Lifelong Learners Analyze “The Upswing” of Past and Present American Politics

Cover+of+%E2%80%9CThe+Upswing%E2%80%9D+that+Lifelong+Learners+studied+for+this+seminar.+Photo+courtesy+of+Amazon.

Cover of “The Upswing” that Lifelong Learners studied for this seminar. Photo courtesy of Amazon.

Last week, members of the Luther community gathered for discussion about the accelerating inequality, unprecedented political polarization and fraying social fabric that is central in the book “The Upswing: How America Came Together a Century Ago and How We Can Do It Again” by Robert Putnam and Shaylyn Romney Garrett.

On February 24, 2021 Luther hosted the Zoom event “Lifelong Learners: An Angry & Fractured America. How Did We Get Here?” The Lifelong Learners book club provides people with a chance to enjoy the academic programs at Luther College, engage in scholarly dialogue, and study in a college setting.

The three leaders of the seminar were Professor Emerita of French Ruth Caldwell, Professor Emeritus of Political Science Paul Gardner, and Professor Emeritus of Communication Studies Alan Lerstrom. Gardner explained the concept behind the book, and why they chose it for the seminar.

“It’s a book on how America faced this situation, meaning a very divided country, about 100 years ago,” Gardner said. “Somethings similar, somethings not so similar, but faced it about a hundred years ago [late nineteenth century, early twentieth] and developed ways to turn things around a little bit, to move a little bit away from what they [Putnam and Romney Garrett] called an emphasis on ‘I’ to an emphasis on ‘we.’”

Based on “The Upswing,” the lecture provided a history of how Americans faced and overcame similar challenges seen now around 100 years ago. There is one more session on the book before the seminar is over for the semester. Caldwell explained what she believes some of the key takeaways of the program are.

“We often look at the sixties as the beginning of something,” Caldwell said. “And it’s true that the Civil Rights legislation of 1964 was critical, but the problem with that is it was really a pivot, and we started going down after that with various kinds of backlash. The author[s] refers to it as ‘taking our foot off the gas.’ What is good about the book is that it doesn’t just say what a mess we’re in but, at the end, how we might consider an ‘upswing.’”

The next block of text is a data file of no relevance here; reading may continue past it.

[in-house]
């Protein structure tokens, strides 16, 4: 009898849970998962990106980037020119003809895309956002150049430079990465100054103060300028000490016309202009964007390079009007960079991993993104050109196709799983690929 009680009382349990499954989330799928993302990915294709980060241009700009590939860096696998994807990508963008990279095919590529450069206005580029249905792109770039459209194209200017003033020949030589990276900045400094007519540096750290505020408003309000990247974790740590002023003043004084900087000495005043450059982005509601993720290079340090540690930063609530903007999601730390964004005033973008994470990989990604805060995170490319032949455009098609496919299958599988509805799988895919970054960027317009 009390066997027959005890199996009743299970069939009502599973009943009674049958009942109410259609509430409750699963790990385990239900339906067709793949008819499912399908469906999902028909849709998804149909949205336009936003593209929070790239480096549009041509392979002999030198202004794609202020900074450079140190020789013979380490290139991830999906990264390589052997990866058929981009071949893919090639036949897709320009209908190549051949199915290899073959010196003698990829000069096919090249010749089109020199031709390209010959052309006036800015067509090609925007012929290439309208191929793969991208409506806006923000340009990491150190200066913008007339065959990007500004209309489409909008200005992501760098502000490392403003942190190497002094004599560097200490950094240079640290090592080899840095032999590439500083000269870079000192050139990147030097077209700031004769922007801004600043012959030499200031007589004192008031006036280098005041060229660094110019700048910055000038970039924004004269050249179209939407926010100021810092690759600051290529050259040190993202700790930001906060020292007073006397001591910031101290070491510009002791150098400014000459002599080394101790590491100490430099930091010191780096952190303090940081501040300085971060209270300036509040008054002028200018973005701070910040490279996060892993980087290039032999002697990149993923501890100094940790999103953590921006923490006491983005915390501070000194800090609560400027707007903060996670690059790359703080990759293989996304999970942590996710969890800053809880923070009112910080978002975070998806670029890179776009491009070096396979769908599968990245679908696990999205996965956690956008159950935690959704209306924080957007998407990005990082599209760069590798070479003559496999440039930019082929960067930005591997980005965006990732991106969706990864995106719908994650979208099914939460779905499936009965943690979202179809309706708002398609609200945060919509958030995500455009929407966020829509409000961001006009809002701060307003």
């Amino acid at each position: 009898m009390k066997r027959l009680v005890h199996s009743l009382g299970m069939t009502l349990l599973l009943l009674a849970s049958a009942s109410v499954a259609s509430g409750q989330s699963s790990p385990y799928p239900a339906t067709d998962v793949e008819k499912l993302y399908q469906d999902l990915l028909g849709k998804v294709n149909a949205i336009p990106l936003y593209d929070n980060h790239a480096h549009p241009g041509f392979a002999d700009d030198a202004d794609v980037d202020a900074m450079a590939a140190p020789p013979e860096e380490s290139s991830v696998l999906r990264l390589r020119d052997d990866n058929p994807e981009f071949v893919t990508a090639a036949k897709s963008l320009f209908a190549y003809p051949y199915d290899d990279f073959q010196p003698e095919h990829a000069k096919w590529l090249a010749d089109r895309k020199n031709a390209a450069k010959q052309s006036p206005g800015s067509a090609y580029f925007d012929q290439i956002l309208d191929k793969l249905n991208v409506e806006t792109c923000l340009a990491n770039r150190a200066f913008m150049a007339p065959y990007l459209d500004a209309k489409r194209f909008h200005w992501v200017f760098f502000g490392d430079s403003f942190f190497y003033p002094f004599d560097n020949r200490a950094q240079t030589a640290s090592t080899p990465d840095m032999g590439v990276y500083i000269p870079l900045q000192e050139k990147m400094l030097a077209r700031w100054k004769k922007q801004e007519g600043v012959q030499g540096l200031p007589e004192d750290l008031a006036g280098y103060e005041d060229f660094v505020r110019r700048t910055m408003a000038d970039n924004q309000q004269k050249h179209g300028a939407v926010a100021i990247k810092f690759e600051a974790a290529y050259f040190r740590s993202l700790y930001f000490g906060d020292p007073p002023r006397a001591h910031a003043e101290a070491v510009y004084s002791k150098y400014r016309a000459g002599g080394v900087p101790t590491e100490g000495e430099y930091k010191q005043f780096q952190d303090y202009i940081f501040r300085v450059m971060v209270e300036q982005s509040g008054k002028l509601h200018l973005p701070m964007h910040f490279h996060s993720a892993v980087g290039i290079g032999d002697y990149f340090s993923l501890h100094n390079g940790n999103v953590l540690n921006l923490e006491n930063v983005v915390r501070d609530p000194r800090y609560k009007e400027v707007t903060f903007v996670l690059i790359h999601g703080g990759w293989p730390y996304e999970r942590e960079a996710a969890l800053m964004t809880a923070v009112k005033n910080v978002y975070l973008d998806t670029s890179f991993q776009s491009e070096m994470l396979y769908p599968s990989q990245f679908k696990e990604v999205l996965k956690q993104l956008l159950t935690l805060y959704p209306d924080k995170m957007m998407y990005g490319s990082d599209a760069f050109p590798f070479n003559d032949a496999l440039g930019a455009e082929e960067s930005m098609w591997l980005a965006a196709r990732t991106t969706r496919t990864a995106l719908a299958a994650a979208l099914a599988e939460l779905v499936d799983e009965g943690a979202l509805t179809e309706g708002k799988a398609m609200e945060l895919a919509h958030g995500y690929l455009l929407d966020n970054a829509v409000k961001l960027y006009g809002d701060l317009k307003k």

The Lifelong Learners are usually retired Luther faculty, staff and alumni that are interested in continuing their study of liberal arts, global issues, and academic research. Originally the Lifelong Learners was a part of campus programming, but two years ago, Associate Director of Alumni Relations Kirk Johnson took it over.

Johnson changed the original format of a luncheon to a coffee meeting, and he shared that the faculty involved in teaching the lectures are volunteering their time. Johnson hopes that the group will continue to meet through April and May, and be able to meet in person in the fall. He shared some of his observations about the Lifelong Learners.

“It’s always been a thoughtful group, even when we were going live,” Johnson said. “They’re just really bright folks. They like the engagement, they like the banter of arguing points and sharing stories … I was really impressed with the discussion today [Feb. 24] because so many people shared personal anecdotes about serving in Vietnam and going to Chicago during the Democratic National Convention in 1968.”

The next meeting with the Lifelong Learners will take place on March 3 and will shift its focus from “The Upswing” to the organization of Braver Angels, a citizen’s organization that aims to depolarize American politics. Johnson explained that the Lifelong Learner seminars are a place for education and community.

“Particularly during this pandemic, it’s been very interesting,” Johnson said. “I feel, and I know my volunteer instructors feel, that this is a real important avenue for us to reach out to the greater community and provide them with an opportunity for some thoughtful discussion.”

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